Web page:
erasing clouds

Ness, Up Late With People

reviewed by john wenzel

Call me a purist, but I'm instantly irritated by a press bio that employs the word "brilliant" in the first sentence. Whether it's true or not (and it usually isn't), it creates insurmountable expectations. That, and the word has been worn out to the point of meaninglessness, (and record critics are the worst offenders). I can only think of a few rock bands of the past few years that deserve the title. The Flaming Lips? Radiohead? Guided By Voices? Maybe, but that's even stretching it.

Ness's bio gets worse, railing against the customary bullshit in modern music with a weirdly bitter swipe at The White Stripes (they can't seem to wrap their minds around the fact that groups without bassists are commercially viable). The laughable quote asserting, "Live the band has no peers," coupled with the creatively-retarded cover art, had me expecting this to be a real piece of shit.

Well, shame on me, because Up Late with People is actually quite listenable. Nothing that would prompt me back for more, but solidly played and crisply produced, and infinitely better than its press materials suggest.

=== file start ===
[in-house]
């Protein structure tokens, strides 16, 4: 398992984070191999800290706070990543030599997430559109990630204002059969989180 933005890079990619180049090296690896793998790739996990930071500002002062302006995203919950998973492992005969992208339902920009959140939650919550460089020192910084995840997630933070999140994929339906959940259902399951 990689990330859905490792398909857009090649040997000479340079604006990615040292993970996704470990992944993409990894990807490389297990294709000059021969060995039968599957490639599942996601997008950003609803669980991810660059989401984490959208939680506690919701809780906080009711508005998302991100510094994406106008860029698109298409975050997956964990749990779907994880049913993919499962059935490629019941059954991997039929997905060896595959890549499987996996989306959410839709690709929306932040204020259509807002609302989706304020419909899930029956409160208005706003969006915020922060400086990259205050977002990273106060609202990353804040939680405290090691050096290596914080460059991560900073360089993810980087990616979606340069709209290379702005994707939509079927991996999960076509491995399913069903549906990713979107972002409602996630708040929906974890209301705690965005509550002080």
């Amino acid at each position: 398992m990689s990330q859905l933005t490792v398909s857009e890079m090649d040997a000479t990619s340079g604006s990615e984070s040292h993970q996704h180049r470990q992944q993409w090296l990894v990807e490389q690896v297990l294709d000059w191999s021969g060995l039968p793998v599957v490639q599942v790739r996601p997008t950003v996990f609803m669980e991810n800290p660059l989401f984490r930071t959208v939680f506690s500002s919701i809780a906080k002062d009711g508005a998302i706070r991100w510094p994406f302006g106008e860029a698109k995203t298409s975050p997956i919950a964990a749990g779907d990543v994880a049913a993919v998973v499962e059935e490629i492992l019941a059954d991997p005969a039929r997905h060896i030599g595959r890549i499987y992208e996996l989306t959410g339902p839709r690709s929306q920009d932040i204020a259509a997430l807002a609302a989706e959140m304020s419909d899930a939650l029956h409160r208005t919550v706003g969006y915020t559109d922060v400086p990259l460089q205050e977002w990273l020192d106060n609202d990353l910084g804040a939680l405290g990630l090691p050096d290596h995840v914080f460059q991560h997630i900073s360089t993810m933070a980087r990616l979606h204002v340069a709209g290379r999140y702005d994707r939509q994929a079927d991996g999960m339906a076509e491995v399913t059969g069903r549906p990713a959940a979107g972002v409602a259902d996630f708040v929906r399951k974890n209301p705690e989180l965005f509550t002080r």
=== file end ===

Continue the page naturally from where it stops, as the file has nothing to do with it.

From the opening songs it's clear Ness's style is rooted in Classic Rock Radio. Leaning towards the power-pop side of the fence, "Where the People Kick It" pushes '70s posturing and Brit-inflected vocals to the fuzzy foreground. The abundance of hard-driving chords and chugging bass is rounded out by moody mid-tempo breaks and the obligatory 12-minute stab at prog (the tedious, 9-part title track). Unassuming organs add a traditional touch to the otherwise '90s-sounding guitar-based arrangements, but still can't rescue the songs from their exponentially derivative arc.

And that's what really kills Up Late with People: it's both obvious and oblivious. "Let's Vaporize" and "Adelaide" are dead ringers for Revolver-era Beatles, betraying the band's note-for-note (yet weirdly bland) fetish for tired source material. "Lighting Lights Up" is Damon Albarn humping George Harrison's corpse - nasal vocals, double-tracked solos, minor chord changes - and makes Elliott Smith's more imitative tendencies seem spontaneous revelations by comparison. Ness can't decide whether they're clever, earnest, or cleverly earnest.

With all the members' experience (numerous side projects are listed, including a record with John Cale) it's intriguing how blind to quality control Ness are. Our culture should have hit a saturation point with competent "alt-rock" that was played-out ten years ago. I guess we haven't.


Issue 20, February 2004

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